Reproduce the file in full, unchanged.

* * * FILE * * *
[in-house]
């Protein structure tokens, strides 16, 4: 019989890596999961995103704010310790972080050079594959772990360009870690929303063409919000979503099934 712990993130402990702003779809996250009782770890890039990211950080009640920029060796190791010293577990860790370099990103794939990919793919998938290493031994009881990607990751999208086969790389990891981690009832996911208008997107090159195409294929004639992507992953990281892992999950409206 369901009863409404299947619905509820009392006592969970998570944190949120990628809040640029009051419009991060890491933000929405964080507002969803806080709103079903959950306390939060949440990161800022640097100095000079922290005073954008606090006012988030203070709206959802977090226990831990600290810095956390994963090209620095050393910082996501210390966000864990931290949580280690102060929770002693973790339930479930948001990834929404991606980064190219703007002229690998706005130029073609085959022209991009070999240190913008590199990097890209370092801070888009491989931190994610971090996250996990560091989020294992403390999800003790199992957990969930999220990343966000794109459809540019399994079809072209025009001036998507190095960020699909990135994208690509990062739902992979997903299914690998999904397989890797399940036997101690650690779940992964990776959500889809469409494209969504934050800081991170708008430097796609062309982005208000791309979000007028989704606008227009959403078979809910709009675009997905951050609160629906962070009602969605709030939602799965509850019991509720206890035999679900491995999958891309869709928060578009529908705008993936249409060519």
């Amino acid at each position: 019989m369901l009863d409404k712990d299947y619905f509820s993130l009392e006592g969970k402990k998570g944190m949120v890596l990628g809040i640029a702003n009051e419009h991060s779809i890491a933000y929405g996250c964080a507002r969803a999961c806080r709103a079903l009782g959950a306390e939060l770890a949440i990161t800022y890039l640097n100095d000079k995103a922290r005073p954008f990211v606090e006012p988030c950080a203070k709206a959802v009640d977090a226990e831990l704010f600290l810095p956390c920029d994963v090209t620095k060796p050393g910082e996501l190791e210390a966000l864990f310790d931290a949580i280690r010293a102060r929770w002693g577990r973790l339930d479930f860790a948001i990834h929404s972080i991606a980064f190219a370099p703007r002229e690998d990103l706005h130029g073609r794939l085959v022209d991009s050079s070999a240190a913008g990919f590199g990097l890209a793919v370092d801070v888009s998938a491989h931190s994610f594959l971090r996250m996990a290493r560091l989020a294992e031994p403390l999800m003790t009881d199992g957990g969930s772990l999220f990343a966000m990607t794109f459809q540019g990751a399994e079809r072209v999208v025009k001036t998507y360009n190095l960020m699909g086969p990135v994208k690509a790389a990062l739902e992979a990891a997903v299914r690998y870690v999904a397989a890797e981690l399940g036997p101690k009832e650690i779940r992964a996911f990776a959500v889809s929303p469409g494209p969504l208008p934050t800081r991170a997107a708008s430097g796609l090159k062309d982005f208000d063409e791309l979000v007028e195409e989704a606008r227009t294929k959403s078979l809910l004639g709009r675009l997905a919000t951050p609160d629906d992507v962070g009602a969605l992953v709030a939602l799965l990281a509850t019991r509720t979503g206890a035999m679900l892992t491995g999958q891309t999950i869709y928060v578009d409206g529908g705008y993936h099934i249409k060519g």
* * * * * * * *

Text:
[in-house]
């Protein structure tokens, strides 16, 4: 019989890596999961995103704010310790972080050079594959772990360009870690929303063409919000979503099934 712990993130402990702003779809996250009782770890890039990211950080009640920029060796190791010293577990860790370099990103794939990919793919998938290493031994009881990607990751999208086969790389990891981690009832996911208008997107090159195409294929004639992507992953990281892992999950409206 369901009863409404299947619905509820009392006592969970998570944190949120990628809040640029009051419009991060890491933000929405964080507002969803806080709103079903959950306390939060949440990161800022640097100095000079922290005073954008606090006012988030203070709206959802977090226990831990600290810095956390994963090209620095050393910082996501210390966000864990931290949580280690102060929770002693973790339930479930948001990834929404991606980064190219703007002229690998706005130029073609085959022209991009070999240190913008590199990097890209370092801070888009491989931190994610971090996250996990560091989020294992403390999800003790199992957990969930999220990343966000794109459809540019399994079809072209025009001036998507190095960020699909990135994208690509990062739902992979997903299914690998999904397989890797399940036997101690650690779940992964990776959500889809469409494209969504934050800081991170708008430097796609062309982005208000791309979000007028989704606008227009959403078979809910709009675009997905951050609160629906962070009602969605709030939602799965509850019991509720206890035999679900491995999958891309869709928060578009529908705008993936249409060519």
């Amino acid at each position: 019989m369901l009863d409404k712990d299947y619905f509820s993130l009392e006592g969970k402990k998570g944190m949120v890596l990628g809040i640029a702003n009051e419009h991060s779809i890491a933000y929405g996250c964080a507002r969803a999961c806080r709103a079903l009782g959950a306390e939060l770890a949440i990161t800022y890039l640097n100095d000079k995103a922290r005073p954008f990211v606090e006012p988030c950080a203070k709206a959802v009640d977090a226990e831990l704010f600290l810095p956390c920029d994963v090209t620095k060796p050393g910082e996501l190791e210390a966000l864990f310790d931290a949580i280690r010293a102060r929770w002693g577990r973790l339930d479930f860790a948001i990834h929404s972080i991606a980064f190219a370099p703007r002229e690998d990103l706005h130029g073609r794939l085959v022209d991009s050079s070999a240190a913008g990919f590199g990097l890209a793919v370092d801070v888009s998938a491989h931190s994610f594959l971090r996250m996990a290493r560091l989020a294992e031994p403390l999800m003790t009881d199992g957990g969930s772990l999220f990343a966000m990607t794109f459809q540019g990751a399994e079809r072209v999208v025009k001036t998507y360009n190095l960020m699909g086969p990135v994208k690509a790389a990062l739902e992979a990891a997903v299914r690998y870690v999904a397989a890797e981690l399940g036997p101690k009832e650690i779940r992964a996911f990776a959500v889809s929303p469409g494209p969504l208008p934050t800081r991170a997107a708008s430097g796609l090159k062309d982005f208000d063409e791309l979000v007028e195409e989704a606008r227009t294929k959403s078979l809910l004639g709009r675009l997905a919000t951050p609160d629906d992507v962070g009602a969605l992953v709030a939602l799965l990281a509850t019991r509720t979503g206890a035999m679900l892992t491995g999958q891309t999950i869709y928060v578009d409206g529908g705008y993936h099934i249409k060519g």